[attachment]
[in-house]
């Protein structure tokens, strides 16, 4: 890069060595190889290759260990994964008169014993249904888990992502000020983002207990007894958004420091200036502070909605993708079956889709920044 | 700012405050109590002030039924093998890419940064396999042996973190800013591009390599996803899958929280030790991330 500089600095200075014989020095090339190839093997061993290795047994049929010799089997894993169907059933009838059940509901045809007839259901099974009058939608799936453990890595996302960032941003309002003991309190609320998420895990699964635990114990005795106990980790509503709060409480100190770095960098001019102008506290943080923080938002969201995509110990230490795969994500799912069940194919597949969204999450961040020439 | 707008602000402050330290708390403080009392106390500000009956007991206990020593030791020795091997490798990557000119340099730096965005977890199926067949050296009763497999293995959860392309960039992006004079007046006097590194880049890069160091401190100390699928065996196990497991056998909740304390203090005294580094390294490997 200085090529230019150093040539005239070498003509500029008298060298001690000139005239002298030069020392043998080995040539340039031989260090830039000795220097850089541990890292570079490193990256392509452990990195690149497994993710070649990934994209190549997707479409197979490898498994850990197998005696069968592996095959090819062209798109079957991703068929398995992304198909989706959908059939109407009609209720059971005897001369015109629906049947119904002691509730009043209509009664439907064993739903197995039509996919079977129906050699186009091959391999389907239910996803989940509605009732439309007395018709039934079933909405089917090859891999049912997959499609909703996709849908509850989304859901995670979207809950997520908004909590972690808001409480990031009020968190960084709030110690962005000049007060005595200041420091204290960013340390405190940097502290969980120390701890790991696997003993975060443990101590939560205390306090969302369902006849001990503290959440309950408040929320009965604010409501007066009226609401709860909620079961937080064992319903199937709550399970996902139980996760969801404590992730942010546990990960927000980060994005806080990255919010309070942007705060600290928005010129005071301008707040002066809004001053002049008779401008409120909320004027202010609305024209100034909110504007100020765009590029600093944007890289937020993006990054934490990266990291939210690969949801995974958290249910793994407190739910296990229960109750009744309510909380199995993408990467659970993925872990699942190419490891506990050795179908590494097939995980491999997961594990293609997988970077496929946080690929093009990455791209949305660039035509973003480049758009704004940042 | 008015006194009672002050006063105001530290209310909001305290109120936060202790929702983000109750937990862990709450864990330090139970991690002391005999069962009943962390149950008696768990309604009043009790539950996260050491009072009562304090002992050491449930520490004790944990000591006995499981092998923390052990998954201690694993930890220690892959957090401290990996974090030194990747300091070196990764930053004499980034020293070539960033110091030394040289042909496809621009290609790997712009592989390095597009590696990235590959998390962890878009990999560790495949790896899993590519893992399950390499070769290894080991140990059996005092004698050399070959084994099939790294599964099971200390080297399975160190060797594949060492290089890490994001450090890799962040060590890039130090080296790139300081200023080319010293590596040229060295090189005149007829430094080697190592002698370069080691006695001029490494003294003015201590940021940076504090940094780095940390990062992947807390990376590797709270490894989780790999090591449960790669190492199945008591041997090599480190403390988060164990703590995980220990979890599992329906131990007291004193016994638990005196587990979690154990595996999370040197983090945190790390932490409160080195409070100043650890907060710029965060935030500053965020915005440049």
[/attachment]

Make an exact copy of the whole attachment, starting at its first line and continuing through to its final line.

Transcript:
[in-house]
């Protein structure tokens, strides 16, 4: 890069060595190889290759260990994964008169014993249904888990992502000020983002207990007894958004420091200036502070909605993708079956889709920044 | 700012405050109590002030039924093998890419940064396999042996973190800013591009390599996803899958929280030790991330 500089600095200075014989020095090339190839093997061993290795047994049929010799089997894993169907059933009838059940509901045809007839259901099974009058939608799936453990890595996302960032941003309002003991309190609320998420895990699964635990114990005795106990980790509503709060409480100190770095960098001019102008506290943080923080938002969201995509110990230490795969994500799912069940194919597949969204999450961040020439 | 707008602000402050330290708390403080009392106390500000009956007991206990020593030791020795091997490798990557000119340099730096965005977890199926067949050296009763497999293995959860392309960039992006004079007046006097590194880049890069160091401190100390699928065996196990497991056998909740304390203090005294580094390294490997 200085090529230019150093040539005239070498003509500029008298060298001690000139005239002298030069020392043998080995040539340039031989260090830039000795220097850089541990890292570079490193990256392509452990990195690149497994993710070649990934994209190549997707479409197979490898498994850990197998005696069968592996095959090819062209798109079957991703068929398995992304198909989706959908059939109407009609209720059971005897001369015109629906049947119904002691509730009043209509009664439907064993739903197995039509996919079977129906050699186009091959391999389907239910996803989940509605009732439309007395018709039934079933909405089917090859891999049912997959499609909703996709849908509850989304859901995670979207809950997520908004909590972690808001409480990031009020968190960084709030110690962005000049007060005595200041420091204290960013340390405190940097502290969980120390701890790991696997003993975060443990101590939560205390306090969302369902006849001990503290959440309950408040929320009965604010409501007066009226609401709860909620079961937080064992319903199937709550399970996902139980996760969801404590992730942010546990990960927000980060994005806080990255919010309070942007705060600290928005010129005071301008707040002066809004001053002049008779401008409120909320004027202010609305024209100034909110504007100020765009590029600093944007890289937020993006990054934490990266990291939210690969949801995974958290249910793994407190739910296990229960109750009744309510909380199995993408990467659970993925872990699942190419490891506990050795179908590494097939995980491999997961594990293609997988970077496929946080690929093009990455791209949305660039035509973003480049758009704004940042 | 008015006194009672002050006063105001530290209310909001305290109120936060202790929702983000109750937990862990709450864990330090139970991690002391005999069962009943962390149950008696768990309604009043009790539950996260050491009072009562304090002992050491449930520490004790944990000591006995499981092998923390052990998954201690694993930890220690892959957090401290990996974090030194990747300091070196990764930053004499980034020293070539960033110091030394040289042909496809621009290609790997712009592989390095597009590696990235590959998390962890878009990999560790495949790896899993590519893992399950390499070769290894080991140990059996005092004698050399070959084994099939790294599964099971200390080297399975160190060797594949060492290089890490994001450090890799962040060590890039130090080296790139300081200023080319010293590596040229060295090189005149007829430094080697190592002698370069080691006695001029490494003294003015201590940021940076504090940094780095940390990062992947807390990376590797709270490894989780790999090591449960790669190492199945008591041997090599480190403390988060164990703590995980220990979890599992329906131990007291004193016994638990005196587990979690154990595996999370040197983090945190790390932490409160080195409070100043650890907060710029965060935030500053965020915005440049």